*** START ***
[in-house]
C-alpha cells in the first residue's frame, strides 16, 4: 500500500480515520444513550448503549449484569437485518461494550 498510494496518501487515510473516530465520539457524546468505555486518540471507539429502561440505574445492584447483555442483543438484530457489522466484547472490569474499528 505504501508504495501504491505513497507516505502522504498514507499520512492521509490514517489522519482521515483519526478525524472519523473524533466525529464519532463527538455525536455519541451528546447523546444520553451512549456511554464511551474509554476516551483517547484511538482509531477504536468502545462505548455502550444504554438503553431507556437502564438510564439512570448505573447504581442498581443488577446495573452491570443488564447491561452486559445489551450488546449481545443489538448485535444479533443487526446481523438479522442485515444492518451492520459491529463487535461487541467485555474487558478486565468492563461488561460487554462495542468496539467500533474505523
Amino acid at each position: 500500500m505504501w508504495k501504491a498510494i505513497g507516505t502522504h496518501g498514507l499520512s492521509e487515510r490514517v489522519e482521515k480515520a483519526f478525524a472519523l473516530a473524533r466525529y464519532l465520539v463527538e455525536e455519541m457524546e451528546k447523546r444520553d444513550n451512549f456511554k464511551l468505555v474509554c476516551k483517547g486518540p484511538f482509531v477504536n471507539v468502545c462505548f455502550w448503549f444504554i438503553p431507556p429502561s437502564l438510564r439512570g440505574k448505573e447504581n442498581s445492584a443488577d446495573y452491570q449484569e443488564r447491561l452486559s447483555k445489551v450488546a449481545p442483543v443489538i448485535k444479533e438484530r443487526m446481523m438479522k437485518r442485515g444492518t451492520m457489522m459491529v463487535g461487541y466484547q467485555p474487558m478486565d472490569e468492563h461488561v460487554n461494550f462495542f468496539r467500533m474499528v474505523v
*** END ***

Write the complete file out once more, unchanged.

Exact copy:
[in-house]
C-alpha cells in the first residue's frame, strides 16, 4: 500500500480515520444513550448503549449484569437485518461494550 498510494496518501487515510473516530465520539457524546468505555486518540471507539429502561440505574445492584447483555442483543438484530457489522466484547472490569474499528 505504501508504495501504491505513497507516505502522504498514507499520512492521509490514517489522519482521515483519526478525524472519523473524533466525529464519532463527538455525536455519541451528546447523546444520553451512549456511554464511551474509554476516551483517547484511538482509531477504536468502545462505548455502550444504554438503553431507556437502564438510564439512570448505573447504581442498581443488577446495573452491570443488564447491561452486559445489551450488546449481545443489538448485535444479533443487526446481523438479522442485515444492518451492520459491529463487535461487541467485555474487558478486565468492563461488561460487554462495542468496539467500533474505523
Amino acid at each position: 500500500m505504501w508504495k501504491a498510494i505513497g507516505t502522504h496518501g498514507l499520512s492521509e487515510r490514517v489522519e482521515k480515520a483519526f478525524a472519523l473516530a473524533r466525529y464519532l465520539v463527538e455525536e455519541m457524546e451528546k447523546r444520553d444513550n451512549f456511554k464511551l468505555v474509554c476516551k483517547g486518540p484511538f482509531v477504536n471507539v468502545c462505548f455502550w448503549f444504554i438503553p431507556p429502561s437502564l438510564r439512570g440505574k448505573e447504581n442498581s445492584a443488577d446495573y452491570q449484569e443488564r447491561l452486559s447483555k445489551v450488546a449481545p442483543v443489538i448485535k444479533e438484530r443487526m446481523m438479522k437485518r442485515g444492518t451492520m457489522m459491529v463487535g461487541y466484547q467485555p474487558m478486565d472490569e468492563h461488561v460487554n461494550f462495542f468496539r467500533m474499528v474505523v